As spoke with Laura, Nikos did a disappearing act again! He returned this time with spoons for me to sample. Homemade Hummus – light, creamy, with a subtle reminders of the chickpeas, but with an aromatic, not spicy, well balanced taste of Garlic. If you like Hummus, and you love Garlic, you really must try this. This is healthy food – blood friendly garlic and protein packed chickpeas; & the entire time I am stood talking to the man that created it!

If the Hummus was a taste revelation what came next was the ‘Omega’ to my visit – the cherry on the cake. A sample of Nikos’s Taramasalata. A rich, creamy, not overly fishy, moreish mouthful. I showed my ignorance by not realizing that Cod roe produced a white Taramasalata, which is the superior product – richer and more exclusive. Following his mother’s recipe, Nikos has produced something truly first class.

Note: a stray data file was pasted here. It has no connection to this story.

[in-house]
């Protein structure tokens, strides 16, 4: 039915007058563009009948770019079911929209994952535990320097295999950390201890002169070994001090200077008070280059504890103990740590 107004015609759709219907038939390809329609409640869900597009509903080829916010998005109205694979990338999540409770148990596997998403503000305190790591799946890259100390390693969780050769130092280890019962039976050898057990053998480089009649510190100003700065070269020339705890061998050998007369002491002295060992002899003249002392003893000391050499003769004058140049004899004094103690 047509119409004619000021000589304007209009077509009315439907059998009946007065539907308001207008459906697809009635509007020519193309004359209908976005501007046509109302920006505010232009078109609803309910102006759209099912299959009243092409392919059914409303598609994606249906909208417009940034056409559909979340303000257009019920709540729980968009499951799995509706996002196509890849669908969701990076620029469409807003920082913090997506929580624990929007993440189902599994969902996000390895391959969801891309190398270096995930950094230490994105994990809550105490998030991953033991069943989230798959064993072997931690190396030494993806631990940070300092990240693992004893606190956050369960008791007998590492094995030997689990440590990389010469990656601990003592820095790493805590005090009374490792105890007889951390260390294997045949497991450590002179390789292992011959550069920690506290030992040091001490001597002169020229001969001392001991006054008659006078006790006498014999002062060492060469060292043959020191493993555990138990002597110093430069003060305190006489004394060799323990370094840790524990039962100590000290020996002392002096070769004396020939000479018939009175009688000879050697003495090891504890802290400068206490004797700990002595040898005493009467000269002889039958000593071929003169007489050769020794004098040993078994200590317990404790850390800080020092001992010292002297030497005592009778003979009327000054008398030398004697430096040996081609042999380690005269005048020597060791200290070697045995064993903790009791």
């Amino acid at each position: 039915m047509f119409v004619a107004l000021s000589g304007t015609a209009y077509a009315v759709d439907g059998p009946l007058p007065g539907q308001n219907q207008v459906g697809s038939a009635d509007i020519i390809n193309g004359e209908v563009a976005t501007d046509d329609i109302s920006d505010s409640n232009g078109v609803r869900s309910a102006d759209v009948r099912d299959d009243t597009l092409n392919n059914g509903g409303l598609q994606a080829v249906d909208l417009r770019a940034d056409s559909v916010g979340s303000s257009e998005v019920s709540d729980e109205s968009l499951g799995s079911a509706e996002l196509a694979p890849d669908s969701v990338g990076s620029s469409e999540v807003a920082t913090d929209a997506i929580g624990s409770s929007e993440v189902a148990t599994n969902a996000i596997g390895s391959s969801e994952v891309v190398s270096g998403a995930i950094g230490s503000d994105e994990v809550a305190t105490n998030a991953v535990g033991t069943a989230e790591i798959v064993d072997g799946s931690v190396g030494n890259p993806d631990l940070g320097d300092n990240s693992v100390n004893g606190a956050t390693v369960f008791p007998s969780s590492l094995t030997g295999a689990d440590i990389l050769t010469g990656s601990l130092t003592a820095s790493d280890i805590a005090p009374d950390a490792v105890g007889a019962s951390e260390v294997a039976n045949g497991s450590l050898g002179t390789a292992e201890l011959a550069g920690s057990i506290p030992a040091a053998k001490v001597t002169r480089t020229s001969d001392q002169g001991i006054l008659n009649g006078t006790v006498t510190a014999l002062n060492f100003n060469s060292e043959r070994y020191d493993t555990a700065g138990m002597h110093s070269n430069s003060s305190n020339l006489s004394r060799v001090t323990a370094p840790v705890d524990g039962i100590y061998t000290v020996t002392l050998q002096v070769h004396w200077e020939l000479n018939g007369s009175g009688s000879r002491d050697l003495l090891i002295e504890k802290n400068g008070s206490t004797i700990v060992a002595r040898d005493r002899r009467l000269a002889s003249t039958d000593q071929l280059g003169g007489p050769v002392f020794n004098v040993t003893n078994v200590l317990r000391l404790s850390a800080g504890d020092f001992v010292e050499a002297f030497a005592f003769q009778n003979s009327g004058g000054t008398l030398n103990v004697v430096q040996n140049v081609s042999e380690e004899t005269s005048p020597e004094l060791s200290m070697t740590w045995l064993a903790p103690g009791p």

I left wishing my friends good health & success weighed down with a bag of produce. Yes everything you can get from the ‘super marche’ – but it won’t taste anywhere as good. Nikas of Athens salami with the word “ΚΛΑΣΙΚΟ” emblazoned across the packaging. It translates as “classic” and that is exactly what it is class-ic. Spending time with people who are passionate and knowledgeable about our shared love, good food, it is a joy in itself. A trip to the ‘Deli’ – well does it get any better?